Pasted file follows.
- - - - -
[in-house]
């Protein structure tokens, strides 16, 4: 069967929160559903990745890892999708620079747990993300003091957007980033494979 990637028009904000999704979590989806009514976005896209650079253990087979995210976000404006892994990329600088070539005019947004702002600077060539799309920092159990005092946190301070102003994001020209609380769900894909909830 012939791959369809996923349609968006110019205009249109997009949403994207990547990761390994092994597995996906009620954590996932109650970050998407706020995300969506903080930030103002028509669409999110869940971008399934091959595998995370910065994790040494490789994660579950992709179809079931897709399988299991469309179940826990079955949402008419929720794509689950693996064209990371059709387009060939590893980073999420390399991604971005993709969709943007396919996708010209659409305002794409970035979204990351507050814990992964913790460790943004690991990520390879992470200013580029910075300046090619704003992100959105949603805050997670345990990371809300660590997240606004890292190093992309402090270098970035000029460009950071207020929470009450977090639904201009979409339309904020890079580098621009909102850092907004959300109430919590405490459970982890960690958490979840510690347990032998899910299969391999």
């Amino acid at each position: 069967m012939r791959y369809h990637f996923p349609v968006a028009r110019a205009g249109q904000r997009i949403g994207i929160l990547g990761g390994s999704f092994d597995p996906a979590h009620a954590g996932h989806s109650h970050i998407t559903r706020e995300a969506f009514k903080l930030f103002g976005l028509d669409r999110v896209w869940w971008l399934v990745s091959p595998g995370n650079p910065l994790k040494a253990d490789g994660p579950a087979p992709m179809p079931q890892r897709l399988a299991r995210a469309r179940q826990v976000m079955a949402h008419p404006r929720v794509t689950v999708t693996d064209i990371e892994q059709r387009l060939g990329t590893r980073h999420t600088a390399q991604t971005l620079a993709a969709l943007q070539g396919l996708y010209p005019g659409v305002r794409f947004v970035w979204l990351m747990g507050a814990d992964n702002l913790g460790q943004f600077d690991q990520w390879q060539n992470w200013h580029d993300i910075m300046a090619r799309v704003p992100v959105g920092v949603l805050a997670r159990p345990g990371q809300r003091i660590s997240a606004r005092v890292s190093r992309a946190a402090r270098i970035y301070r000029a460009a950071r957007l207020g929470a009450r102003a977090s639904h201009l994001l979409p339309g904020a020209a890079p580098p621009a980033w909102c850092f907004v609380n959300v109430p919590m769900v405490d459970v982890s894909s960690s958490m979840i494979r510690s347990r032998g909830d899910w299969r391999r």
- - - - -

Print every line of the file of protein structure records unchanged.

[in-house]
């Protein structure tokens, strides 16, 4: 069967929160559903990745890892999708620079747990993300003091957007980033494979 990637028009904000999704979590989806009514976005896209650079253990087979995210976000404006892994990329600088070539005019947004702002600077060539799309920092159990005092946190301070102003994001020209609380769900894909909830 012939791959369809996923349609968006110019205009249109997009949403994207990547990761390994092994597995996906009620954590996932109650970050998407706020995300969506903080930030103002028509669409999110869940971008399934091959595998995370910065994790040494490789994660579950992709179809079931897709399988299991469309179940826990079955949402008419929720794509689950693996064209990371059709387009060939590893980073999420390399991604971005993709969709943007396919996708010209659409305002794409970035979204990351507050814990992964913790460790943004690991990520390879992470200013580029910075300046090619704003992100959105949603805050997670345990990371809300660590997240606004890292190093992309402090270098970035000029460009950071207020929470009450977090639904201009979409339309904020890079580098621009909102850092907004959300109430919590405490459970982890960690958490979840510690347990032998899910299969391999």
């Amino acid at each position: 069967m012939r791959y369809h990637f996923p349609v968006a028009r110019a205009g249109q904000r997009i949403g994207i929160l990547g990761g390994s999704f092994d597995p996906a979590h009620a954590g996932h989806s109650h970050i998407t559903r706020e995300a969506f009514k903080l930030f103002g976005l028509d669409r999110v896209w869940w971008l399934v990745s091959p595998g995370n650079p910065l994790k040494a253990d490789g994660p579950a087979p992709m179809p079931q890892r897709l399988a299991r995210a469309r179940q826990v976000m079955a949402h008419p404006r929720v794509t689950v999708t693996d064209i990371e892994q059709r387009l060939g990329t590893r980073h999420t600088a390399q991604t971005l620079a993709a969709l943007q070539g396919l996708y010209p005019g659409v305002r794409f947004v970035w979204l990351m747990g507050a814990d992964n702002l913790g460790q943004f600077d690991q990520w390879q060539n992470w200013h580029d993300i910075m300046a090619r799309v704003p992100v959105g920092v949603l805050a997670r159990p345990g990371q809300r003091i660590s997240a606004r005092v890292s190093r992309a946190a402090r270098i970035y301070r000029a460009a950071r957007l207020g929470a009450r102003a977090s639904h201009l994001l979409p339309g904020a020209a890079p580098p621009a980033w909102c850092f907004v609380n959300v109430p919590m769900v405490d459970v982890s894909s960690s958490m979840i494979r510690s347990r032998g909830d899910w299969r391999r």